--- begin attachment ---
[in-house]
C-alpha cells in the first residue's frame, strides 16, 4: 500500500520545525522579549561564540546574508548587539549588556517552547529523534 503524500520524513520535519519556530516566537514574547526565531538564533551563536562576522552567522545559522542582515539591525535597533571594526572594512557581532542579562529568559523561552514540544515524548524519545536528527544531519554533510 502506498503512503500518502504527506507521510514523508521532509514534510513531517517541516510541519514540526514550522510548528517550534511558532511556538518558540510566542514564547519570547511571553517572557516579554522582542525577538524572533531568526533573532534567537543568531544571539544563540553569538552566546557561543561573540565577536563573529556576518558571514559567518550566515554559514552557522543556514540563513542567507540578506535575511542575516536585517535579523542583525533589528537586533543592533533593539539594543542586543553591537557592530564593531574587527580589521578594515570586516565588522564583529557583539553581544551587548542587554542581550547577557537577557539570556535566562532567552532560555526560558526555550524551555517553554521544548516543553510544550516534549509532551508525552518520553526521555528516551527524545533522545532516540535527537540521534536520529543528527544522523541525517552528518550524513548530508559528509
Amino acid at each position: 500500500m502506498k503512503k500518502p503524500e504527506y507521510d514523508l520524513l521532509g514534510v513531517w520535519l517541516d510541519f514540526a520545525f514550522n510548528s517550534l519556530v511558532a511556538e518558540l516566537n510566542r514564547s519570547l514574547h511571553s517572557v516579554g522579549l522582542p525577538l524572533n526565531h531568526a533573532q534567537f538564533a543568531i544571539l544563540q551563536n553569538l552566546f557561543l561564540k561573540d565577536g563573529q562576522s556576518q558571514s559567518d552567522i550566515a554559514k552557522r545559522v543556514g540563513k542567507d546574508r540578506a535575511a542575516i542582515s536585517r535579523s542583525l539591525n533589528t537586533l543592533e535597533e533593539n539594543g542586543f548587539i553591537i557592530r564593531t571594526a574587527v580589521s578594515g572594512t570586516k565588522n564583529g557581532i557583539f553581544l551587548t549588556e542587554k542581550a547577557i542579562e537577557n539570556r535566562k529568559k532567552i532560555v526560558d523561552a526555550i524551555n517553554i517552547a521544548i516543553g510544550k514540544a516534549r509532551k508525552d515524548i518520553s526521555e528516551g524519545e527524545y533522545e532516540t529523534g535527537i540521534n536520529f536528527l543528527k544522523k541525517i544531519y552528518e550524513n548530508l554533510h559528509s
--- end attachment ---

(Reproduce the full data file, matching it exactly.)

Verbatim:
[in-house]
C-alpha cells in the first residue's frame, strides 16, 4: 500500500520545525522579549561564540546574508548587539549588556517552547529523534 503524500520524513520535519519556530516566537514574547526565531538564533551563536562576522552567522545559522542582515539591525535597533571594526572594512557581532542579562529568559523561552514540544515524548524519545536528527544531519554533510 502506498503512503500518502504527506507521510514523508521532509514534510513531517517541516510541519514540526514550522510548528517550534511558532511556538518558540510566542514564547519570547511571553517572557516579554522582542525577538524572533531568526533573532534567537543568531544571539544563540553569538552566546557561543561573540565577536563573529556576518558571514559567518550566515554559514552557522543556514540563513542567507540578506535575511542575516536585517535579523542583525533589528537586533543592533533593539539594543542586543553591537557592530564593531574587527580589521578594515570586516565588522564583529557583539553581544551587548542587554542581550547577557537577557539570556535566562532567552532560555526560558526555550524551555517553554521544548516543553510544550516534549509532551508525552518520553526521555528516551527524545533522545532516540535527537540521534536520529543528527544522523541525517552528518550524513548530508559528509
Amino acid at each position: 500500500m502506498k503512503k500518502p503524500e504527506y507521510d514523508l520524513l521532509g514534510v513531517w520535519l517541516d510541519f514540526a520545525f514550522n510548528s517550534l519556530v511558532a511556538e518558540l516566537n510566542r514564547s519570547l514574547h511571553s517572557v516579554g522579549l522582542p525577538l524572533n526565531h531568526a533573532q534567537f538564533a543568531i544571539l544563540q551563536n553569538l552566546f557561543l561564540k561573540d565577536g563573529q562576522s556576518q558571514s559567518d552567522i550566515a554559514k552557522r545559522v543556514g540563513k542567507d546574508r540578506a535575511a542575516i542582515s536585517r535579523s542583525l539591525n533589528t537586533l543592533e535597533e533593539n539594543g542586543f548587539i553591537i557592530r564593531t571594526a574587527v580589521s578594515g572594512t570586516k565588522n564583529g557581532i557583539f553581544l551587548t549588556e542587554k542581550a547577557i542579562e537577557n539570556r535566562k529568559k532567552i532560555v526560558d523561552a526555550i524551555n517553554i517552547a521544548i516543553g510544550k514540544a516534549r509532551k508525552d515524548i518520553s526521555e528516551g524519545e527524545y533522545e532516540t529523534g535527537i540521534n536520529f536528527l543528527k544522523k541525517i544531519y552528518e550524513n548530508l554533510h559528509s